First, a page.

By Abbas Moussa
Translation by Ourouba Hussein
The rise of Arab cinema during the last century was marked to a certain extent by an inclination for religious films, for which the 50s are considered the golden age. Despite the popularity of this type of film at that time, unfortunately few have remained in the collective memory, or left any significant impact whatsoever on Arab or international cinema.
Islam-themed films usually revolve around a religious figure’s biography, historical events of Islam, or a story that sheds light on Islamic values and morality. Ibrahim Ezzeddin’s ‘The Advent of Islam’ (1951) is generally considered to be the first Arab religious picture, and was followed by films including Ahmed Toukhi’s ‘The Victory of Islam’ (1952) and ‘Bilal the Prophet’s Crier’ (1953); Hussein Sidqi’s ‘Khaled bin Alwaleed’ (1958); Ibrahim Alsayyed’s ‘Allahu Akbar’ (1959); Niazi Mustafa’s ‘Rabia Aladawiya’ (1963); Ibrahim Amara’s ‘The Migration of the Prophet’ (1964); Salah Abu Seif’s ‘The Dawn of Islam’ (1971); and the noted ‘Mohammad Messenger of God’ (1976) by Mustafa Alaqqad.
In addition to these religious films, other historical films with a religious feel emerged, such as Yussif Shahin’s ‘Alnasser Salahuddin’ (1963), The film tells the story of a period in the life of the leader Salahuddin Alayyubi, during the crusades, when Salahuddin attempted to prove that Jerusalem is a holy place for Muslims.
To some extent, these films have much in common. Sets, costumes, narration and characters are very similar among them. Representations of infidels and Gentiles are similar in terms of their physical ugliness, their cruelty, debauchery and immorality, as well as their brutality toward women and society at large. On the other side, early Muslims were shown as undernourished and brutalised, good-looking and with high standards, and always turning to Allah as their saviour. Some directors overemphasised these traits; the result was monotonous stories and weak performances.
In addition, filmmakers often worked with the same group of actors to make these many religious films. This meant many repeat appearances for stars, as was the case for the actor Abbas Farhat, who appeared in ‘The Advent of Islam’, ‘The Victory of Islam’, ‘House of God’ and ‘Khaled bin Alwaleed’; Hussein Riad appeared in ‘Bilal the Prophet’s Crier’, ‘House of God’, ‘The Martyr of Divine Love’ and ‘Rabia Aladawiya’. Actress Majida appeared in ‘The Victory of Islam’, ‘Bilal, the Prophet’s Crier’ and ‘The Migration of the Prophet’. Needless to say, these repeated appearances confused viewers, given that the same actors appeared in very similar films, sometimes performing entirely different characters.
These films encountered a good deal of restriction on religious grounds. For various reasons, filmmakers could not highlight certain of the merits of a given historical character, and there were some events that could not be portrayed. This came about by the various disputes that surround the events and characters of the history of Islam. Some believed traditional representations of characters must not be altered, even for the sake of dramatic needs. Others believed the opposite: that changes were needed to meet the requirements of the script.
Religious restrictions also play a role in limiting representations onscreen, especially as it is forbidden in Islam to depict the Prophet Muhammad or the Ten Promised Paradise. Filmmakers wanting to tell these stories had to resort to other means than putting actors in front of the camera. In films revolving around the Prophet Muhammad, for example, no actor performed his character. This was a tough mission: the question was, How can we produce a two-hour film about a character who cannot appear onscreen? Various options were available – from creative narration techniques, to dialogue between the characters – but these generally had the effect of reducing the impact of the present-yet-absent central character.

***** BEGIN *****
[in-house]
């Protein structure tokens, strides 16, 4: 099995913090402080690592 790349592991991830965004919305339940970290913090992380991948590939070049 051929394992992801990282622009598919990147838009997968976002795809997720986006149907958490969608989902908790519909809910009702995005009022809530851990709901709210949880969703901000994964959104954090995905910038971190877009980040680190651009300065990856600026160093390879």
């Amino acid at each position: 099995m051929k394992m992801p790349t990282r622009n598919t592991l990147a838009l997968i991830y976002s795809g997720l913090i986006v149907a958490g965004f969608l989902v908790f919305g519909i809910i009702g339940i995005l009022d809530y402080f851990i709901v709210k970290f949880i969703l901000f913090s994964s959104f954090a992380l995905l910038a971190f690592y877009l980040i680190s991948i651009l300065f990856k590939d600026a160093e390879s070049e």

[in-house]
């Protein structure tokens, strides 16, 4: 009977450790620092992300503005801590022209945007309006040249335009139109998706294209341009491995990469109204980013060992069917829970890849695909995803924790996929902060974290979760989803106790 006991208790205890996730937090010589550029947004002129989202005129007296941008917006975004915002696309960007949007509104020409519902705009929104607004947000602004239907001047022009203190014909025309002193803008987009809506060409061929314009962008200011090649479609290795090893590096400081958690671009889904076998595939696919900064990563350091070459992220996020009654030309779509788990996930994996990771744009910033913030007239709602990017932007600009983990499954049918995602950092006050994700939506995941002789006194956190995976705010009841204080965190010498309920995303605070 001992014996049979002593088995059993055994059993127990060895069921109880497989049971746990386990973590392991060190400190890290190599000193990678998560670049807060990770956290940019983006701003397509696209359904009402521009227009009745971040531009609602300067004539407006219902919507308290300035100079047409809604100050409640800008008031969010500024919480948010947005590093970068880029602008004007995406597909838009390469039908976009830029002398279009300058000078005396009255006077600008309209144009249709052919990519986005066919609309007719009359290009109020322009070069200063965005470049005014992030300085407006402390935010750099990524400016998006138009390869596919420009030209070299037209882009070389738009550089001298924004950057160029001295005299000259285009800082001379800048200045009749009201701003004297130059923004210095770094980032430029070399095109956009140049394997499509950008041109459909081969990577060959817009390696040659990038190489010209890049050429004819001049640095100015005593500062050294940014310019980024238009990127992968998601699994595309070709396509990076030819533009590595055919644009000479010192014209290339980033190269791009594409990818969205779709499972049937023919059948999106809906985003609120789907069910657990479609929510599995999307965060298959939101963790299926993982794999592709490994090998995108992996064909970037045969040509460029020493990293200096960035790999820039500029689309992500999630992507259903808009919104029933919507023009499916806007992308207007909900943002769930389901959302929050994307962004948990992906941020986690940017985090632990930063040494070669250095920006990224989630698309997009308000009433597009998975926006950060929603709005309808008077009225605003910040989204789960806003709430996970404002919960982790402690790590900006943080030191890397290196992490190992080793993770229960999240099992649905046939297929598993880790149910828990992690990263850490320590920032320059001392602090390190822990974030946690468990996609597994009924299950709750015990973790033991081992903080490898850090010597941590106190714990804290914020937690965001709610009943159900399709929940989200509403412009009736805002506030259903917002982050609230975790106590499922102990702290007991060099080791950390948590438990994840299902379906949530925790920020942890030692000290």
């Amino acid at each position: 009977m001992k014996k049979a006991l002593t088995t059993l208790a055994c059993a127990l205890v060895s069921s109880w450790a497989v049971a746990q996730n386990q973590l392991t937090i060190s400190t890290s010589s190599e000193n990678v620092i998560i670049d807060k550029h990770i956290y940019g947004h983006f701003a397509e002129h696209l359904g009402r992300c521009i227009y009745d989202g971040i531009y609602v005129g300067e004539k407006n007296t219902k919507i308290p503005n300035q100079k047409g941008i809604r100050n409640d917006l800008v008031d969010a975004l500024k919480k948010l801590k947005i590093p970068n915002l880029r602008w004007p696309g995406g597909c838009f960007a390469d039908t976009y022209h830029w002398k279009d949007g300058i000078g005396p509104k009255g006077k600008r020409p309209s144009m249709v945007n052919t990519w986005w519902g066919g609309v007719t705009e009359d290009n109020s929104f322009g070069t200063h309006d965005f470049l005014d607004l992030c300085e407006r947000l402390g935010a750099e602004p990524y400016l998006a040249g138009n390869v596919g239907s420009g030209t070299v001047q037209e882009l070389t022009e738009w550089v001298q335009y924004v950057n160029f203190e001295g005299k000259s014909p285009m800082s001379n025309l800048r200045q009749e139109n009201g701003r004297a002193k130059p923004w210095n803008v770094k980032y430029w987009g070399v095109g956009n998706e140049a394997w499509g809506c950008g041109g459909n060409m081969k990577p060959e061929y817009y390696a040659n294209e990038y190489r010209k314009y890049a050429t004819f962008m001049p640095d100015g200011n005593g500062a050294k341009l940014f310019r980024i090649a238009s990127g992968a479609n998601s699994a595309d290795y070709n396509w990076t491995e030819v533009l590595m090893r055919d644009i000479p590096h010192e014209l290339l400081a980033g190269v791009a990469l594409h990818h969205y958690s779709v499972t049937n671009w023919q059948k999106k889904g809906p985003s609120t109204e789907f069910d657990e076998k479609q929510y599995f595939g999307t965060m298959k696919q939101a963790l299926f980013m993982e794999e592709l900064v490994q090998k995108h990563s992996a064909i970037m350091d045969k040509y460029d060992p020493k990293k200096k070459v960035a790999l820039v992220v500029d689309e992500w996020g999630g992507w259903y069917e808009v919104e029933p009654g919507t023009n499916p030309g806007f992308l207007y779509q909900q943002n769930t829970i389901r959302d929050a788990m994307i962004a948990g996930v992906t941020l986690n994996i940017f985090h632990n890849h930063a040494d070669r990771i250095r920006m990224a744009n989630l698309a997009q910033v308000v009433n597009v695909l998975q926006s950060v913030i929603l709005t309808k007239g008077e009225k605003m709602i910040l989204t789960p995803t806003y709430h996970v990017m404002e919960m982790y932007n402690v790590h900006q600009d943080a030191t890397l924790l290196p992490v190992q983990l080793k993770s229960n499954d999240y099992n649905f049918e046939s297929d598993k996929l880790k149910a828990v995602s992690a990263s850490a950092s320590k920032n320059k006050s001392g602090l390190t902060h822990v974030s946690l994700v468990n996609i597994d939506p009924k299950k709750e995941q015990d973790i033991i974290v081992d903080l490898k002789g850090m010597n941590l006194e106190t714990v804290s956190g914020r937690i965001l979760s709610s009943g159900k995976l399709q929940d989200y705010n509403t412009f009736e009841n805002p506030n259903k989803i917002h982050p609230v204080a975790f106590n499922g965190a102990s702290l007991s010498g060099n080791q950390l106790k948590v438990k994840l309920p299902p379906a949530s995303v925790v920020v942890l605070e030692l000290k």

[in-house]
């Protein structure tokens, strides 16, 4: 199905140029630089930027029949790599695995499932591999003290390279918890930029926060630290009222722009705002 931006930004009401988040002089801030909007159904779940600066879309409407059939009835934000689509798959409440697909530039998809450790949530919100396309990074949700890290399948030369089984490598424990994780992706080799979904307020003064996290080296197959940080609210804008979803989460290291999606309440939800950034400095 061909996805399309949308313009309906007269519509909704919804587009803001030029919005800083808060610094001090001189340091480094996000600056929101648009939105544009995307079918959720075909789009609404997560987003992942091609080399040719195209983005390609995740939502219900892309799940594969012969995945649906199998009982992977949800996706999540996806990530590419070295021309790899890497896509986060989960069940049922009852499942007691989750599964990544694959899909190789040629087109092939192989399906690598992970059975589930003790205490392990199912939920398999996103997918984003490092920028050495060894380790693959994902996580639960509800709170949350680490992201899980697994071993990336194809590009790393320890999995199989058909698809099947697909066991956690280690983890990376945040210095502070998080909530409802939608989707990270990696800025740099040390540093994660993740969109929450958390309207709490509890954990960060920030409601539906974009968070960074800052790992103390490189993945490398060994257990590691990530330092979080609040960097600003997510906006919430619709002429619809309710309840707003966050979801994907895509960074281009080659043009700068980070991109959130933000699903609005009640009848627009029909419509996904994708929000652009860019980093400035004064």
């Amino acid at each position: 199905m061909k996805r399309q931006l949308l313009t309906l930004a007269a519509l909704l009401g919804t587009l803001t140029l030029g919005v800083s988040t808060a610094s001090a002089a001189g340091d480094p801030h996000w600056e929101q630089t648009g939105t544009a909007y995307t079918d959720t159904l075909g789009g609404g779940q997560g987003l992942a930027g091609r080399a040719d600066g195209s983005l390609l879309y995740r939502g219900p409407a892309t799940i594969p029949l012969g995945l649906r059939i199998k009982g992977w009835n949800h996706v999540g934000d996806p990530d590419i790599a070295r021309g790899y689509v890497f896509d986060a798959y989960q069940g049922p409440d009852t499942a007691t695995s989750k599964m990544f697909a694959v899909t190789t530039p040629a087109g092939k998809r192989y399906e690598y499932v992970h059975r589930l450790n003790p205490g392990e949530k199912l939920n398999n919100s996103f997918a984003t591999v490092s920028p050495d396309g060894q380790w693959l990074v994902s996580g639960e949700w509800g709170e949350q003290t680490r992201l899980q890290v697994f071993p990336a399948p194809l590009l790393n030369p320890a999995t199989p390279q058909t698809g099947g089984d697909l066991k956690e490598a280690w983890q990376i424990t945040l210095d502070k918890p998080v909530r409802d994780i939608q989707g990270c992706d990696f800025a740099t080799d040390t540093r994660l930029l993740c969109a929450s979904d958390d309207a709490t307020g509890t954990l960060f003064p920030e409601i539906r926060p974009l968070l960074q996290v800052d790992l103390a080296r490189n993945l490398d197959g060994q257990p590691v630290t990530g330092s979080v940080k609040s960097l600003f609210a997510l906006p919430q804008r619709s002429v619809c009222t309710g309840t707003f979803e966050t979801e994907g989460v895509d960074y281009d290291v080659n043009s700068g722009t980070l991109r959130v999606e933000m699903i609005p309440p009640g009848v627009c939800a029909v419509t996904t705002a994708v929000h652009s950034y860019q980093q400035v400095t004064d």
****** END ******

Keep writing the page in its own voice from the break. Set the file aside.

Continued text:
Nevertheless, some filmmakers succeeded in producing powerful films working within these strict boundaries.
The Prophet Muhammad is the most important figure in Islam. In the context of not being allowed to represent the Prophet onscreen, acclaimed filmmaker Mustafa Al-Aqqad, director of ‘The Message’, said, ‘In “The Message”, we face a great obstacle, which is to unveil the images of the Prophet and the Four Ancestors. We couldn’t show their images, voices or shadows, because this is so sensitive for Muslims. It is very difficult to talk about a main character in a script without showing him, especially given how used Western audiences are to seeing their heroes in films. We chose Hamza to help narrate our story, but unfortunately he was killed early in the story, which left a big gap.’
Only a limited number of these religious films succeeded in having an impact on international screens; most religious and Islamic films produced in the Arab world remained very much within it. ‘The Message’, however, is a different story. The director wanted to reach out to the West in its own languages and not rely on translation, considering direct interaction between the film and its audience is better.
‘The Message’ was released in an Arabic version, with Abdullah Gaith as Hamza; the English-language version features Antony Quinn in the same role; Mona Wasef and Irene Papas played the role of Hind in the Arabic and English versions respectively. The production cost of the two versions was estimated at $10 million; the English version earned 10 times more than the film’s cost. ‘The Message’ was translated into 12 languages and nominated for an Academy Award for best music.
With the Holy Month of Ramadan around the corner, now is an excellent opportunity to have a look back at some of these films and perhaps enjoy some of the creativity filmmakers employed to bring the stories of Islam to the world.